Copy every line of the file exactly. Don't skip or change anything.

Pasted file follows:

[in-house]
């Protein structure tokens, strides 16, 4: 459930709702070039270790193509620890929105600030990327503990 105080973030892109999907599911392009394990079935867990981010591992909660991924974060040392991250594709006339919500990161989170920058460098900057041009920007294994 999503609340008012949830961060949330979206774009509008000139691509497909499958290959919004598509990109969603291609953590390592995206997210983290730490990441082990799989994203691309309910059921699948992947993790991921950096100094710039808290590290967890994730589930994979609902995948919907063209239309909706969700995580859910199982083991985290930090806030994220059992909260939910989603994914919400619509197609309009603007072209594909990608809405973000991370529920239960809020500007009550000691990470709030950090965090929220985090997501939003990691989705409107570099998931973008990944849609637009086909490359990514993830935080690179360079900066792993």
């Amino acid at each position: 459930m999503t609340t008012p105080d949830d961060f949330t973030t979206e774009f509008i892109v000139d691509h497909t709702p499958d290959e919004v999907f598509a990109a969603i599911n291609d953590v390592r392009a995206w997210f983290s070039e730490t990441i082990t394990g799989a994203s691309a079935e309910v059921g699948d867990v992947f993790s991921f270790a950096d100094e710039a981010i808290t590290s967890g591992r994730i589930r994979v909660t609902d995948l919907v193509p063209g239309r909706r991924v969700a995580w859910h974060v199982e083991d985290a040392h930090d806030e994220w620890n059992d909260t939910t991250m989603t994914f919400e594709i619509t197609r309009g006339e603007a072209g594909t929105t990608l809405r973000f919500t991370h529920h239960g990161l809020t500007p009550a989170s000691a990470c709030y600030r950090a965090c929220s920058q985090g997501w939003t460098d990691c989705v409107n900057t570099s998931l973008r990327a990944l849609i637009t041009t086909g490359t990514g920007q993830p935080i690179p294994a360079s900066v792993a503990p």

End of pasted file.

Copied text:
[in-house]
């Protein structure tokens, strides 16, 4: 459930709702070039270790193509620890929105600030990327503990 105080973030892109999907599911392009394990079935867990981010591992909660991924974060040392991250594709006339919500990161989170920058460098900057041009920007294994 999503609340008012949830961060949330979206774009509008000139691509497909499958290959919004598509990109969603291609953590390592995206997210983290730490990441082990799989994203691309309910059921699948992947993790991921950096100094710039808290590290967890994730589930994979609902995948919907063209239309909706969700995580859910199982083991985290930090806030994220059992909260939910989603994914919400619509197609309009603007072209594909990608809405973000991370529920239960809020500007009550000691990470709030950090965090929220985090997501939003990691989705409107570099998931973008990944849609637009086909490359990514993830935080690179360079900066792993």
């Amino acid at each position: 459930m999503t609340t008012p105080d949830d961060f949330t973030t979206e774009f509008i892109v000139d691509h497909t709702p499958d290959e919004v999907f598509a990109a969603i599911n291609d953590v390592r392009a995206w997210f983290s070039e730490t990441i082990t394990g799989a994203s691309a079935e309910v059921g699948d867990v992947f993790s991921f270790a950096d100094e710039a981010i808290t590290s967890g591992r994730i589930r994979v909660t609902d995948l919907v193509p063209g239309r909706r991924v969700a995580w859910h974060v199982e083991d985290a040392h930090d806030e994220w620890n059992d909260t939910t991250m989603t994914f919400e594709i619509t197609r309009g006339e603007a072209g594909t929105t990608l809405r973000f919500t991370h529920h239960g990161l809020t500007p009550a989170s000691a990470c709030y600030r950090a965090c929220s920058q985090g997501w939003t460098d990691c989705v409107n900057t570099s998931l973008r990327a990944l849609i637009t041009t086909g490359t990514g920007q993830p935080i690179p294994a360079s900066v792993a503990p």